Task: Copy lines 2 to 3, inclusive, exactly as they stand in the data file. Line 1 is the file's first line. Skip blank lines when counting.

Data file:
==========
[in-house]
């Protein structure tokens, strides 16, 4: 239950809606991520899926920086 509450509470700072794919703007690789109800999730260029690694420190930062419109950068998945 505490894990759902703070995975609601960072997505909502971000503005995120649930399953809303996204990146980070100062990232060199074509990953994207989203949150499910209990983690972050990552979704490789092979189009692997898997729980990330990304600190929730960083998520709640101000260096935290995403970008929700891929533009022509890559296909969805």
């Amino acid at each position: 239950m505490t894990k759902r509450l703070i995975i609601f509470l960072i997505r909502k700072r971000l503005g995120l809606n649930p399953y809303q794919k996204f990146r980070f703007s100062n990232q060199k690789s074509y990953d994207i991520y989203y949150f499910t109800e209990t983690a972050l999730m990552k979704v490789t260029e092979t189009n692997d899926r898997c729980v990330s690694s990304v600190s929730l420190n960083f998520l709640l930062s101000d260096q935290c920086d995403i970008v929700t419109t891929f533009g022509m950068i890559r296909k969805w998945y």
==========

């Protein structure tokens, strides 16, 4: 239950809606991520899926920086 509450509470700072794919703007690789109800999730260029690694420190930062419109950068998945 505490894990759902703070995975609601960072997505909502971000503005995120649930399953809303996204990146980070100062990232060199074509990953994207989203949150499910209990983690972050990552979704490789092979189009692997898997729980990330990304600190929730960083998520709640101000260096935290995403970008929700891929533009022509890559296909969805």
């Amino acid at each position: 239950m505490t894990k759902r509450l703070i995975i609601f509470l960072i997505r909502k700072r971000l503005g995120l809606n649930p399953y809303q794919k996204f990146r980070f703007s100062n990232q060199k690789s074509y990953d994207i991520y989203y949150f499910t109800e209990t983690a972050l999730m990552k979704v490789t260029e092979t189009n692997d899926r898997c729980v990330s690694s990304v600190s929730l420190n960083f998520l709640l930062s101000d260096q935290c920086d995403i970008v929700t419109t891929f533009g022509m950068i890559r296909k969805w998945y």